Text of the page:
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Six things football fans need to know before heading to France for the Euros

01 June 2016

Failing to check some of these could cost fans thousands of pounds
With several home nations set to play in France next week, is warning the thousands of UK football fans heading to watch Gareth Bale, Kyle Lafferty and Harry Kane in action, to not get caught out with these seven common pitfalls.
Alcohol exclusions

If you're thinking of drinking while you're away, it's important to keep in mind that doing so excessively could invalidate your travel insurance.
Alex Edwards, travel insurance spokesperson at, said: "Insurers tend to take a common sense approach to alcohol while you're abroad. Typically they'll understand you're looking to have a good time while you're away and therefore drinking in moderation is unlikely to be a problem.
"However, if you do drink excessively or have an accident where it is deemed that being intoxicated was the main contributing factor, it's possible you'll have your claim rejected which could result in a hefty medical bill.
"French officials have also stated that alcohol will be banned in stadiums and in certain public areas such as fan zones and streets on match days. This means not only could consuming alcohol in public could land you in hot water with the local police, but by going against the advice of the local authority you may not be covered under your travel insurance policy should you have an accident, lose possessions or require medical attention."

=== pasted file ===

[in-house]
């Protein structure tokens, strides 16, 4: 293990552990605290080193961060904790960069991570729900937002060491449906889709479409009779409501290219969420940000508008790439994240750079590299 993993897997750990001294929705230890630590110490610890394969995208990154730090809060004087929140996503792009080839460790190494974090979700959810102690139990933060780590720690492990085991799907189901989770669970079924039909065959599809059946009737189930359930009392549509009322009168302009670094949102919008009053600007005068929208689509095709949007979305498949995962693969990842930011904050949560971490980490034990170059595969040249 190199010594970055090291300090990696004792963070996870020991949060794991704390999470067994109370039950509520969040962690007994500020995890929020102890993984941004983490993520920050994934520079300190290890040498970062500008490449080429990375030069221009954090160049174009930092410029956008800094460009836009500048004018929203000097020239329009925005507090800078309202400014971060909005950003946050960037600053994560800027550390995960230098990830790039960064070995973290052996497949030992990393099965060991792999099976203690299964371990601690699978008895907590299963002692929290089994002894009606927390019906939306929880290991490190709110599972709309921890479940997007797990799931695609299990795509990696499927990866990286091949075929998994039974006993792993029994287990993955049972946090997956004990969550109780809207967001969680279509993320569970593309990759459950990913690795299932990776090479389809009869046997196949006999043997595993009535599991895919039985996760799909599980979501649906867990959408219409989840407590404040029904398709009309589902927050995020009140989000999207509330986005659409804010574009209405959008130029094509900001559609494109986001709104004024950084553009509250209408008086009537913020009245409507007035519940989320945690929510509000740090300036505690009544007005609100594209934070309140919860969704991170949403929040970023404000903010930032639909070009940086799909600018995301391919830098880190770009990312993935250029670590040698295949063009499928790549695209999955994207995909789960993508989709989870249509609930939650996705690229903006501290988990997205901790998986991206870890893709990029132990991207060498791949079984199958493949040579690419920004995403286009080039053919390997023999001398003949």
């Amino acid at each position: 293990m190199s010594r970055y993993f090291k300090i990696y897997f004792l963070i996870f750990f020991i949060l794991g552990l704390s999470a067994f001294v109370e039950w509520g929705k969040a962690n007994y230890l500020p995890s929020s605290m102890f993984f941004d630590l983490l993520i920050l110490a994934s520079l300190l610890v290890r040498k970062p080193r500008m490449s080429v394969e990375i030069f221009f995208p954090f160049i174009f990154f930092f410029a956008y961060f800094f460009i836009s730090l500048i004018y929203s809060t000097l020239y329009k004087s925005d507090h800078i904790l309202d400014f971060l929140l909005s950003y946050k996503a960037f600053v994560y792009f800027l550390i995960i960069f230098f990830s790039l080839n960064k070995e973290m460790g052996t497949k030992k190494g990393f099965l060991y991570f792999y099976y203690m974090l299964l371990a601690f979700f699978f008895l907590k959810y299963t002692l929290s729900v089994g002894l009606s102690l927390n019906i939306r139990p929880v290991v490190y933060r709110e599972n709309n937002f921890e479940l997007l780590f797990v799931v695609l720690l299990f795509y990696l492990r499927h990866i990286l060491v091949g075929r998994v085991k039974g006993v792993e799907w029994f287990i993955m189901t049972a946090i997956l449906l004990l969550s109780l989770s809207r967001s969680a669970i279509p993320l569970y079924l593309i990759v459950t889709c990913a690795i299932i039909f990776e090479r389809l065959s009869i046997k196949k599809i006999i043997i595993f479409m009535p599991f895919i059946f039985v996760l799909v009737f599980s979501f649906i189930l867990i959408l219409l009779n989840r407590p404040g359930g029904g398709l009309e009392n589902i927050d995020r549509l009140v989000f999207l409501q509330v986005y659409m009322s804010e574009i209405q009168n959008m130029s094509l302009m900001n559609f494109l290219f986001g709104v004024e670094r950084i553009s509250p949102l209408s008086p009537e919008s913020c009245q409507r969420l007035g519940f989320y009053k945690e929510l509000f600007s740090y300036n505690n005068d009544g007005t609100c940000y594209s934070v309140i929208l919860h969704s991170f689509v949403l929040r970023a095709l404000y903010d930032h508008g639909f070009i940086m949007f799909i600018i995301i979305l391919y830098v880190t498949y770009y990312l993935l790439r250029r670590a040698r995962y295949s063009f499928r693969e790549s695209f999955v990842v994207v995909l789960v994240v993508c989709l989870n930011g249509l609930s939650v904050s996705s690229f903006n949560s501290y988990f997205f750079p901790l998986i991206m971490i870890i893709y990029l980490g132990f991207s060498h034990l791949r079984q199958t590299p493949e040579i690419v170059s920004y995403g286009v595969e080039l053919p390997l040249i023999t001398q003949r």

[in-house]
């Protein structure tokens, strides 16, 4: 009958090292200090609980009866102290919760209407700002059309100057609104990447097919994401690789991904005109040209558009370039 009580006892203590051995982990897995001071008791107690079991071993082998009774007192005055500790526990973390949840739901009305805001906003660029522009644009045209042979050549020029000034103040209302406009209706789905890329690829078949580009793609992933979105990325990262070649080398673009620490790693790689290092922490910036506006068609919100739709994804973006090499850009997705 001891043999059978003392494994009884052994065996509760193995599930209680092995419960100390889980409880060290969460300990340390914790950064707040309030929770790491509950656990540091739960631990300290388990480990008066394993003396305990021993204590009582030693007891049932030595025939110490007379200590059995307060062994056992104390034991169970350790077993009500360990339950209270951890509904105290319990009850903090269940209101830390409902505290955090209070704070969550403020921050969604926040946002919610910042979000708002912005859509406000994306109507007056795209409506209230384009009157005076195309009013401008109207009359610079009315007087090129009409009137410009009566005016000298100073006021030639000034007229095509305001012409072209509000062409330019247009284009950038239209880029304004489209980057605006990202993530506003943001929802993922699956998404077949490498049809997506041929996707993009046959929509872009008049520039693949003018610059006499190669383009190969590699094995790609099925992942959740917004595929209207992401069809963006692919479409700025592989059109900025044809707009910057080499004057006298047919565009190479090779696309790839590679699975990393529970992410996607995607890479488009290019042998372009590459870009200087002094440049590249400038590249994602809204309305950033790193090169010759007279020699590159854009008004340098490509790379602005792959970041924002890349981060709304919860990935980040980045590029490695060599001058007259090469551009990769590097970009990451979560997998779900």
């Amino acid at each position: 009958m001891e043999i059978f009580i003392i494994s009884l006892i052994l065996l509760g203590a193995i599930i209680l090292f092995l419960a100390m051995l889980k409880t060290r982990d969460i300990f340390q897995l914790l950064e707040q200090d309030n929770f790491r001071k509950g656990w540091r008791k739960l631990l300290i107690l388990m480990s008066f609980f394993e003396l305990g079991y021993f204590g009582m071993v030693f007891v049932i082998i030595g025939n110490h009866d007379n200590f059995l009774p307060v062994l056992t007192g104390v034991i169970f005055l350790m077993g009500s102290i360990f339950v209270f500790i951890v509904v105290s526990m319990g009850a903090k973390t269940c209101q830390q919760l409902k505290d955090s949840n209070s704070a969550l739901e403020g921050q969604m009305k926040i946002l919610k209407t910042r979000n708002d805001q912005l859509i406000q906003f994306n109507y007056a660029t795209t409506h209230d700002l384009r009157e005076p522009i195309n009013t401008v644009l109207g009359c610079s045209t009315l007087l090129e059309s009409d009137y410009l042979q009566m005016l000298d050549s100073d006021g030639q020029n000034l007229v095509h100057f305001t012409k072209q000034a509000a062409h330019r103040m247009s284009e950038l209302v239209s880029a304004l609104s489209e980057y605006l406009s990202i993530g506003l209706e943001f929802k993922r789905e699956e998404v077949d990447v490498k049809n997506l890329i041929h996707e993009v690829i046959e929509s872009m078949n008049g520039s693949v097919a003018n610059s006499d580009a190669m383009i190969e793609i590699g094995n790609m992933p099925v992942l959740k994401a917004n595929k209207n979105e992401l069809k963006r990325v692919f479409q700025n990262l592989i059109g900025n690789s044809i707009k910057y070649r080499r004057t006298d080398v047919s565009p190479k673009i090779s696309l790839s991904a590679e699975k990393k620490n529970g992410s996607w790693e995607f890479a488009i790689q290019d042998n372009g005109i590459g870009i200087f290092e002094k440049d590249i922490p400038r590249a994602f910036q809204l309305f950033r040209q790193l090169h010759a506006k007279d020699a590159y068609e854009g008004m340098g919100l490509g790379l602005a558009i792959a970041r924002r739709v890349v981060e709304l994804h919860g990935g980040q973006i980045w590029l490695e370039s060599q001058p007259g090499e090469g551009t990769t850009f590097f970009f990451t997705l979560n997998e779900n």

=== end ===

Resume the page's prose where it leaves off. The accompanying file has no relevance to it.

For more information, has created a guide on How to avoid travel insurance claim rejections.
Rip-off car hire companies

Most car hire companies are perfectly reputable and should have clear, transparent pricing. However, many people will have heard horror stories of overseas agents charging sky high excesses or even loading the policy with hidden fees and add-ons.
Alex Edwards commented: "One of the most common surprises people face at the car rental office is how high the excess is. The excess is the amount you will need to pay should you have an accident in the car and, in the case of hire cars, it is common for the excess to come to thousands of pounds.
"If you find that the excess charged by your hire provider is particularly high, it could be worth looking at standalone excess cover. This is an insurance policy that covers you for the excess liable should you have an accident in your hire car, and is typically available for just a few pounds.
"It's common for hire car companies to try and sell excess cover as an add-on when you rent your car. However, it's worth bearing in mind that the excess cover offered by the rental company rarely represents the best value for money and that there are several providers who offer this cover separately, so be sure to consider your options as you'll likely find a better deal elsewhere.
"Like with any form of insurance, cover and exclusions can vary by provider, so if you're considering excess cover make sure that the levels provided are suitable for your needs.